A simplified answer to SSD lifetime would be:
SSD is a Semiconductor devices build to last minimum 10 Years. Some of us still have computers from <2000, thus older than 12 years.
With that said, looking closer at the SSD, it is a flash memory type semiconductor device and could develop leaking currents (means the cells loose they charge (memory).
There is difference in life (quality) of SSD's depending on manufacturer (Intel, Samsung ect.). To my knowledge, Intel is still the front runner on quality = life time, but Samsung is chasing them. It is really difficult to say who is the best, but one can use the warranty as a guide. For example Samsung gives 5 Years on the 840 model. That means it will last minimum 7-10 years, otherwise they would be out of business replacing all dead SSD's.
Just to clarify, I am talking about the most common type of SSD (using the Single layer memory cells), the dual layer lasts even longer but it is much more expensive.
Apple, Crucial, OWC ect. do NOT make the actual memory chips. The buy them from Semiconductor manufacturer like Samsung or Intel ect. and make the SSD boards with they name on it.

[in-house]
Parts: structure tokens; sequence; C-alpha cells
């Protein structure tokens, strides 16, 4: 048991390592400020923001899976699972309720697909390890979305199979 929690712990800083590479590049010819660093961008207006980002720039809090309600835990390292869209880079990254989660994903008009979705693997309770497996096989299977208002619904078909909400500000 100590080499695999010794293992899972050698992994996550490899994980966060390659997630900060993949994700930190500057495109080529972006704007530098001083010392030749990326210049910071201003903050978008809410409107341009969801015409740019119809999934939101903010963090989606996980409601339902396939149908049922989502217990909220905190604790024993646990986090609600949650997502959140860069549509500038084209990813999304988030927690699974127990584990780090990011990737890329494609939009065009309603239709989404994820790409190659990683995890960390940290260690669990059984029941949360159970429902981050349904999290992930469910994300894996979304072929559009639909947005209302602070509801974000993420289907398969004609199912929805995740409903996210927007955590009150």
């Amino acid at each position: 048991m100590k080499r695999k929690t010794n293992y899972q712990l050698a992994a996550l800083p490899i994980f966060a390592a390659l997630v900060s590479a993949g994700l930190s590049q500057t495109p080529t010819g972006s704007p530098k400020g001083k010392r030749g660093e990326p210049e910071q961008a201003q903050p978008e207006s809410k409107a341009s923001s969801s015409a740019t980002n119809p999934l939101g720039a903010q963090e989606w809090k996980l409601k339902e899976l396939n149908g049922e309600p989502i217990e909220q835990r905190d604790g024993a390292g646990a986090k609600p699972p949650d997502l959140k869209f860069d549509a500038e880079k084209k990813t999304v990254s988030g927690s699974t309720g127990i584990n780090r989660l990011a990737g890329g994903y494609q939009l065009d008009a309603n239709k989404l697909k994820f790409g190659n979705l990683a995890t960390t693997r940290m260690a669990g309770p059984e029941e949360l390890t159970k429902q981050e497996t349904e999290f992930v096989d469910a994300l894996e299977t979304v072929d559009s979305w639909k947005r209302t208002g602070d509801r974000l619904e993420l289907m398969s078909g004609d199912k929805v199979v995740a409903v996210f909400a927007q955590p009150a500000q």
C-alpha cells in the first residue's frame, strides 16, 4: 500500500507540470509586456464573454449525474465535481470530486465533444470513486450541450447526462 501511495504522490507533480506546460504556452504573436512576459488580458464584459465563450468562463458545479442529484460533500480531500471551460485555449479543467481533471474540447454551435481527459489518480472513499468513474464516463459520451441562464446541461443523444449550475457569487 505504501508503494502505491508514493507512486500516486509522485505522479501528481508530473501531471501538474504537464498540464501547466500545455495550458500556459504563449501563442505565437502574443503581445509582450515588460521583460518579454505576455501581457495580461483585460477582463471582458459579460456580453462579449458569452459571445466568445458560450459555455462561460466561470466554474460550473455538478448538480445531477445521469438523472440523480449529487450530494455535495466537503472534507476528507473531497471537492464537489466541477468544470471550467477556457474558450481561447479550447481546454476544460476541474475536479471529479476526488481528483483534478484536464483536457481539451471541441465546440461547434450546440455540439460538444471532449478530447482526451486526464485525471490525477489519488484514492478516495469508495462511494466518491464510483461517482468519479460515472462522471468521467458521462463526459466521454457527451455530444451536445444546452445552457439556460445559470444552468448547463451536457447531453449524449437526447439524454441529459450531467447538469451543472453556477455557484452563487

However, do not panic, the drives have a self repair capability!
They do that by simply replacing the dead cells.
The problem is there is limited supply (reserve) of new cells.
One of the bigest life limiting factor is the amount of data stored. Lets say our SSD is 90% full. That will become a problem soon, since the drive tries to rotate the cells to preserve/avoid memory leakage.
Second life factor is the daily usage (read/write). Again, do not panic, a "normal" user will newer see that problem.
All in all the SSD should last you longer than your computer screen or keyboard!
SSD are sensitive to heat (as any Semiconductor device) and will loose life if operated at elevate environment temperatures, means they love cold environment. Does not mean you have to move to Alaska :).
Just to give you an idea. Why do you think Intel invented the so called "I" processors they call it Intelligent CPU. Great Marketing by the way. The actual reason is they CPU becomes to hot if it operates at 100% all the time.
Same applies to the SSD chips, so keep them cool and do not overload your drive and it will last and last.
And !, try not to use to much of the SSD health test softwares.
That just stresses you SSD un-necessary.
It would be the same if you would constantly go to a doctor to verify if you healthy and he would give you a xray scan each time, just to tell you you are fine (but to much xray exposure will kill you).